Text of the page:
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Adaptations of wind-pollinated flowers

Adaptations of wind-pollinated flowers

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Pollination is __________.

Adaptations of wind-pollinated flowers

Maria is out walking with her dog Diva. She walks past an oak tree, and an apple tree. The apple tree has white flowers, apple blossom, that smell wonderful. There are no such flowers on the oak tree, but there are some strange, hanging things growing on it. Maria takes a closer look and sneezes when she gets near the hanging things.

What are these? They are oak flowers! Oak trees, like apple trees, and most other plants, need flowers in order to reproduce. Male flower organs produce pollen, which fertilises the female flower organs. The transfer of pollen between the male and the female organs of the flower is called pollination.

But the apple blossom is so pretty and white, and it smells nice. Oak flowers are just green, and they don’t smell of anything. That’s because the two trees are pollinated in different ways. Apple trees are pollinated by insects and so need flowers that attract insects. But pollen from oak trees is carried from flower to flower by the wind.

This is called wind-pollination. When wind carries the pollen, a lot of it blows away without reaching other flowers. This is why wind-pollinated plants such as oak, birch and grasses, have developed flowers with special features, or adaptations, so that enough pollen ends up where it should. One of the main adaptations is that the wind-pollinated flowers produce millions and millions of pollen grains. Most of the pollen will likely end up on the ground or in someone’s nose, making them sneeze.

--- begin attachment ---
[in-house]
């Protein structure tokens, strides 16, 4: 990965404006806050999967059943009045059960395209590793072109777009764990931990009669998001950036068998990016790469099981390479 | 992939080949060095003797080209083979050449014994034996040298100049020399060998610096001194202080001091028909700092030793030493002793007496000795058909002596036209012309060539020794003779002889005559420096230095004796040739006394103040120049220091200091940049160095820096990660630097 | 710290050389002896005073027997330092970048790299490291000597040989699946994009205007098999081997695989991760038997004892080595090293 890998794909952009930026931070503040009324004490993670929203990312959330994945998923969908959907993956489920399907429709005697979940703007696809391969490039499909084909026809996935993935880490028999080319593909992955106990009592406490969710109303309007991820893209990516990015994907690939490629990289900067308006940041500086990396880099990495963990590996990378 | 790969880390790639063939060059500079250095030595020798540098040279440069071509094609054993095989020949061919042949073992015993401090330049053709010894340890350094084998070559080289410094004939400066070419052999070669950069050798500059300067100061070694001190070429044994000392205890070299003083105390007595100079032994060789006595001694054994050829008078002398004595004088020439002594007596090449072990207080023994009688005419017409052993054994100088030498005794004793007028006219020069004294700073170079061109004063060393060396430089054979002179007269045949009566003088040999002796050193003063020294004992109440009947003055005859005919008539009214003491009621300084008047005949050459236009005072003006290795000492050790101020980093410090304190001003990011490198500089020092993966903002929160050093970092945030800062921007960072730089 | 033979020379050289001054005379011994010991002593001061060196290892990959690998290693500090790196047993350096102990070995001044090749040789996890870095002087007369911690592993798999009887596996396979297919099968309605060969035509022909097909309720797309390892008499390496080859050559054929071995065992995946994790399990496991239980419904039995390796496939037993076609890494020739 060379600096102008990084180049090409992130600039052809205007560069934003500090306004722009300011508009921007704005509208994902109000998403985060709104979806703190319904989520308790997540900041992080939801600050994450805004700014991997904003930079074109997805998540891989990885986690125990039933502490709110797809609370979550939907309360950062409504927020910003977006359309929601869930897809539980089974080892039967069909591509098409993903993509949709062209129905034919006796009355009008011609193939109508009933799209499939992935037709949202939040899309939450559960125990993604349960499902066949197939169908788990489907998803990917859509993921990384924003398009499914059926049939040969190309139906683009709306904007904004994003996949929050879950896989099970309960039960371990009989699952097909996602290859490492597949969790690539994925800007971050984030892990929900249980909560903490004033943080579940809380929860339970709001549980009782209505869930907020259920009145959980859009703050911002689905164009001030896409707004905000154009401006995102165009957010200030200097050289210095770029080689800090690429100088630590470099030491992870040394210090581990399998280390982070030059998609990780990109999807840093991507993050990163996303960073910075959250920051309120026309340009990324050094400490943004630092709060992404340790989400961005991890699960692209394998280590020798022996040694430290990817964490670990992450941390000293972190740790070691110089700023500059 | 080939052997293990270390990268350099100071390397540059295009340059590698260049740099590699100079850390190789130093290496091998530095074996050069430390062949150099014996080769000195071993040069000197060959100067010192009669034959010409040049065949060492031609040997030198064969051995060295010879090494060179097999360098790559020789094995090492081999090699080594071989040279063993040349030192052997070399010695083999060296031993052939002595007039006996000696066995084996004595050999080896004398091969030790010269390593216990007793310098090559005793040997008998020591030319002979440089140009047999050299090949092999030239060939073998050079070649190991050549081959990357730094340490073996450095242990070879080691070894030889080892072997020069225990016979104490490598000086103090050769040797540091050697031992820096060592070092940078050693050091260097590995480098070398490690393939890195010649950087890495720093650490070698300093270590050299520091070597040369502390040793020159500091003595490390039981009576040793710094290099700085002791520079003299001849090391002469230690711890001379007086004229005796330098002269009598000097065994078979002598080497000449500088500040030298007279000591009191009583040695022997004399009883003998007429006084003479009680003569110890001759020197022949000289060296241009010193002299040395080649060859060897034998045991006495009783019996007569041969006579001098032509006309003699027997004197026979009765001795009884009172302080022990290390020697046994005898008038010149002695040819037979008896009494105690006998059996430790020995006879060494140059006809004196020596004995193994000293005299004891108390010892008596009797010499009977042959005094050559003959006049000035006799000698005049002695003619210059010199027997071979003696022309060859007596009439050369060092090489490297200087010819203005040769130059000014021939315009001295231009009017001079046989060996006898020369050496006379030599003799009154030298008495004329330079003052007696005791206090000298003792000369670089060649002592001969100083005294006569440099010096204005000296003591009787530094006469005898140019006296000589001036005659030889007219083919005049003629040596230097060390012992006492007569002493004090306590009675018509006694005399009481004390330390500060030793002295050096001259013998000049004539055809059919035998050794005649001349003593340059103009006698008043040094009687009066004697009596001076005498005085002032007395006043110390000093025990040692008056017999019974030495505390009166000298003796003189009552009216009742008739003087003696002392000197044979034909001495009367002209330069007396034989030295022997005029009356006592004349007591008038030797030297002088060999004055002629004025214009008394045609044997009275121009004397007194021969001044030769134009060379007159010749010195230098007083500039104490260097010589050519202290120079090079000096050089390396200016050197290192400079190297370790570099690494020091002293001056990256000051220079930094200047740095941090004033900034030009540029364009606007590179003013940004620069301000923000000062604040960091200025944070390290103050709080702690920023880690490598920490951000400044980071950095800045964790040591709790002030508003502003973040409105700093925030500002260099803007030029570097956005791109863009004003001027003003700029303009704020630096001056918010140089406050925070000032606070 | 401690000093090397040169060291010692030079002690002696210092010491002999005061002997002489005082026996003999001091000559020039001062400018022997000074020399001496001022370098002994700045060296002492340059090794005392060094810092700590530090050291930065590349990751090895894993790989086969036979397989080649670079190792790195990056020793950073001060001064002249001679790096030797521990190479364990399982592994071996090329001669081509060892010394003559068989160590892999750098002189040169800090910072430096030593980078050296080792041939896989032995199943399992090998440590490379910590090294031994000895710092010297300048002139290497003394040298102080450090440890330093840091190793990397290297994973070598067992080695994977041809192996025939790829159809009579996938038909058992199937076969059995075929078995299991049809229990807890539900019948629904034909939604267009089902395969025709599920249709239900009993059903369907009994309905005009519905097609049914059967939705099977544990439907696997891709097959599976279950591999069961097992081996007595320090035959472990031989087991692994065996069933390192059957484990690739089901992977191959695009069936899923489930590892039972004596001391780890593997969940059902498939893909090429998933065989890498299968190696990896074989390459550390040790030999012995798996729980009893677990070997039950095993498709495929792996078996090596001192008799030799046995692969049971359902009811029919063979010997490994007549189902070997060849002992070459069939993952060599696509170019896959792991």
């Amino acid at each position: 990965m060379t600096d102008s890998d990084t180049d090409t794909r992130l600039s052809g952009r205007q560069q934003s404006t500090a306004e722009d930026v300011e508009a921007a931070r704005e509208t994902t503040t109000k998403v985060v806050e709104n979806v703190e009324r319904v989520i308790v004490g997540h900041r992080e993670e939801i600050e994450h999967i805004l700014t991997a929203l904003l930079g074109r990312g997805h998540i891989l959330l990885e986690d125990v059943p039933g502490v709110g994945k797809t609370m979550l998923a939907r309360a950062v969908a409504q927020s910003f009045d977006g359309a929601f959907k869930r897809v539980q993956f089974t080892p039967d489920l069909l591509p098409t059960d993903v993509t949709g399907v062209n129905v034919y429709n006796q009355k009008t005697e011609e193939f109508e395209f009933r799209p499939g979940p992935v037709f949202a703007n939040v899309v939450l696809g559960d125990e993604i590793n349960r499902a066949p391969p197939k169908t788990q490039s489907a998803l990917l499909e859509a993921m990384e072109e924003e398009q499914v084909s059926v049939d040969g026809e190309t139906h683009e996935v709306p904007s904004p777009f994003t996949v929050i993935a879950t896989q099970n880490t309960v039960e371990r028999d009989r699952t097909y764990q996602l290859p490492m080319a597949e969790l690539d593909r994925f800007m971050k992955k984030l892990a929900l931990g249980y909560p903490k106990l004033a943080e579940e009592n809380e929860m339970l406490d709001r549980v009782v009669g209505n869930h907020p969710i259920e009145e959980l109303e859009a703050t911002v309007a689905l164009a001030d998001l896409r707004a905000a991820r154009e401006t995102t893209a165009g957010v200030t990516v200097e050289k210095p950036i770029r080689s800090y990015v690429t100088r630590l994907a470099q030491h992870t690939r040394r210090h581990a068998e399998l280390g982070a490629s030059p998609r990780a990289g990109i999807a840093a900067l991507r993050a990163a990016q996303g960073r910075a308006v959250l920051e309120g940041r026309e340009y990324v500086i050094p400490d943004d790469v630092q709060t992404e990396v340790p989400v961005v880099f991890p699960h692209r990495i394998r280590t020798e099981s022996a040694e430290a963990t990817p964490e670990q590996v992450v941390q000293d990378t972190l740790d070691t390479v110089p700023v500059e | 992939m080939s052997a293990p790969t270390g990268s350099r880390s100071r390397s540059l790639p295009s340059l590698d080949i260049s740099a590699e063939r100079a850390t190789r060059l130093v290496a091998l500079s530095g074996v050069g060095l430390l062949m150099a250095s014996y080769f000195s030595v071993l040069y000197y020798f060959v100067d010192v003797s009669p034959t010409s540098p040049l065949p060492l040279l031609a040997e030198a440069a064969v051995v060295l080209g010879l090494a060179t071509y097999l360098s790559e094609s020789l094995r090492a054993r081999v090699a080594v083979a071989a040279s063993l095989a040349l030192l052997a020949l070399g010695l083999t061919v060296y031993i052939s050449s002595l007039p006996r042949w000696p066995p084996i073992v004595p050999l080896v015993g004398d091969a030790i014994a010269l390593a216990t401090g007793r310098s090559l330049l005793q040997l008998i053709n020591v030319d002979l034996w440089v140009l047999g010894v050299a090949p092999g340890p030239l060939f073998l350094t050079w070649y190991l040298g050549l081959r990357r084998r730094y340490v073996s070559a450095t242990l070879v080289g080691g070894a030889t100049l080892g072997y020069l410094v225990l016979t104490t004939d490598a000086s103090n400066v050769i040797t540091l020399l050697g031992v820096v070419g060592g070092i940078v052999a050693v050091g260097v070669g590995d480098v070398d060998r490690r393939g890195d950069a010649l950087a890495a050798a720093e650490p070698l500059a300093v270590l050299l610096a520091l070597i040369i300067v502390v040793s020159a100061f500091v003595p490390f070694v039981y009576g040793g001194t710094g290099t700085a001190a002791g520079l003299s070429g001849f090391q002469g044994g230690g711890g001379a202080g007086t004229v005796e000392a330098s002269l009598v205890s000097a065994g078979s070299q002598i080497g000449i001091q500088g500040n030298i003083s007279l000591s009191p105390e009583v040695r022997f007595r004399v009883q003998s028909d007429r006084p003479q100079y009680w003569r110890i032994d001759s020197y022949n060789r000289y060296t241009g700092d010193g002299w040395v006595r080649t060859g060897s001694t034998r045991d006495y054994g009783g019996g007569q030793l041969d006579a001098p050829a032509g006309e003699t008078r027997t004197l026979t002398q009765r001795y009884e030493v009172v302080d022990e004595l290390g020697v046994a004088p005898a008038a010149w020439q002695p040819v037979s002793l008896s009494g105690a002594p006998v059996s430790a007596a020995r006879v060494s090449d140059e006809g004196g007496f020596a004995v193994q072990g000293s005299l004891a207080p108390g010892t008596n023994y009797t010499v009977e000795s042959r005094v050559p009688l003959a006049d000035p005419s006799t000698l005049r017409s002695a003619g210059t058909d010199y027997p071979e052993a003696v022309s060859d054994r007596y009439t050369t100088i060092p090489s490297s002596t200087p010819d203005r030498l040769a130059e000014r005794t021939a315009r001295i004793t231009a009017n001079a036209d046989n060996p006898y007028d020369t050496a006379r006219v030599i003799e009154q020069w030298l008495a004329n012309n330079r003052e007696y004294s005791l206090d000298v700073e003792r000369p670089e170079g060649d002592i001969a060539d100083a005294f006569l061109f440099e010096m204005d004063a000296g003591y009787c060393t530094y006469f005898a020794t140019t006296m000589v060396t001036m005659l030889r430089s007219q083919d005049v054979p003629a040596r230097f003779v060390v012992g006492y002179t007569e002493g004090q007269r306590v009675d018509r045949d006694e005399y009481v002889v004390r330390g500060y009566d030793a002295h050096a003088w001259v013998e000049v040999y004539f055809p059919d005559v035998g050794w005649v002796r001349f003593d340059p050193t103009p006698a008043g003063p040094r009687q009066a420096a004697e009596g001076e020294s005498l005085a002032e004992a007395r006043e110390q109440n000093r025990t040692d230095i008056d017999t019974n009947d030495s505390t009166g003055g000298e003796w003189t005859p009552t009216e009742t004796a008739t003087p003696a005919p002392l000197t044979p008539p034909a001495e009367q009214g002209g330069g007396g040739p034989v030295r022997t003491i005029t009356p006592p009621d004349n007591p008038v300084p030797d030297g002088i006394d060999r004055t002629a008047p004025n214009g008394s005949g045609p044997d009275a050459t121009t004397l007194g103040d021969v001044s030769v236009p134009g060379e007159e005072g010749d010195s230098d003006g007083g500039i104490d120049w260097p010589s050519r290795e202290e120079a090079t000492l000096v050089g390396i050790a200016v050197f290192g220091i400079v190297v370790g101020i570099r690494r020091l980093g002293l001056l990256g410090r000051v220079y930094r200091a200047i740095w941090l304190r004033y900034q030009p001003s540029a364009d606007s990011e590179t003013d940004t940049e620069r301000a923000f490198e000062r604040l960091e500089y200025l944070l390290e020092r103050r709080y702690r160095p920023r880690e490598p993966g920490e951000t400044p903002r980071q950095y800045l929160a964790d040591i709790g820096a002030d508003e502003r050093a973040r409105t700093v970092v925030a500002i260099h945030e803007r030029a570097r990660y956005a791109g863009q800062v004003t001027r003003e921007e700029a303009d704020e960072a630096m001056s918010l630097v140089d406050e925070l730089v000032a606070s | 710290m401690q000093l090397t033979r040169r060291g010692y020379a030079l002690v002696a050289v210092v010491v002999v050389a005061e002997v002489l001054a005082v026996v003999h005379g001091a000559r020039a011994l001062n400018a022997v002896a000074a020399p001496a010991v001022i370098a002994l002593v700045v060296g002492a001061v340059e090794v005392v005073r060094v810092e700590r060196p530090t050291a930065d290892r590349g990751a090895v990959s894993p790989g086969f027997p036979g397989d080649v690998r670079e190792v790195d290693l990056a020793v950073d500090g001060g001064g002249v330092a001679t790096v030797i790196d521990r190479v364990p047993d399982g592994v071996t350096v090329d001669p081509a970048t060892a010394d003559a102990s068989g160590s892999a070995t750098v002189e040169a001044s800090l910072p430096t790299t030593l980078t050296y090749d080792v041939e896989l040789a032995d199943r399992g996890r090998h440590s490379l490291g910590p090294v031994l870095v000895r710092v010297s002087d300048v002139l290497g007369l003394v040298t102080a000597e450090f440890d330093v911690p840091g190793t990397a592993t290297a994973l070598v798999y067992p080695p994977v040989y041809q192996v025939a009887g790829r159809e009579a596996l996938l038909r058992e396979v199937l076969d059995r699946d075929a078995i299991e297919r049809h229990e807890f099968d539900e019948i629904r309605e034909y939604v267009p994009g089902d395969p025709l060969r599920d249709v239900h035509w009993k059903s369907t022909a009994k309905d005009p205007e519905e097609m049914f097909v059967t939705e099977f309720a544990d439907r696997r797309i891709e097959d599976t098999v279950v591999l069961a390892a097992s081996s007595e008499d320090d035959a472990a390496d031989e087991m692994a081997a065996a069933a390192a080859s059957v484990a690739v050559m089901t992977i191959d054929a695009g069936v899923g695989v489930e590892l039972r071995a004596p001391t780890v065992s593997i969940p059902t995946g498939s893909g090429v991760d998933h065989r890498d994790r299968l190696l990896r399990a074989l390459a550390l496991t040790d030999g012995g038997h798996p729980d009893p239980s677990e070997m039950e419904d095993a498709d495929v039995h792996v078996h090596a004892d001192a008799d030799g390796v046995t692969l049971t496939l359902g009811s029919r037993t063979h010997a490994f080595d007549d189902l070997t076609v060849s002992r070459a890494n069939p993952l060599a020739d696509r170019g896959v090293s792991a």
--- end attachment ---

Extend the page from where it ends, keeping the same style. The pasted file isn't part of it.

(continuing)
But when there’s so much pollen, chances are much higher that at least some of it will reach other flowers. Pollen is very small, smooth, and very light, which makes it easily carried by the wind. It’s produced in the anthers. The anthers are large and they grow at the tip of the long, flexible filaments. This exposes them to the wind and makes it easy for the pollen to be carried away, even by just a light breeze.

For pollination to take place, the pollen must reach the female flower organs: the carpel. The part of the carpel responsible for collecting pollen are the stigmas. The stigmas of wind-pollinated plants are long, feathery and hang outside the flowers. They are well adapted to catching pollen that floats around in the air! Some wind-pollinated plants have only flowers with male organs, or only flowers with female organs, while other plants have both.

The flowers of wind-pollinated plants don’t have pretty colours or sweet scents, but they work just as well for pollination. I think it’s time to go home Diva, wind-pollinated plants make me sneeze way too much...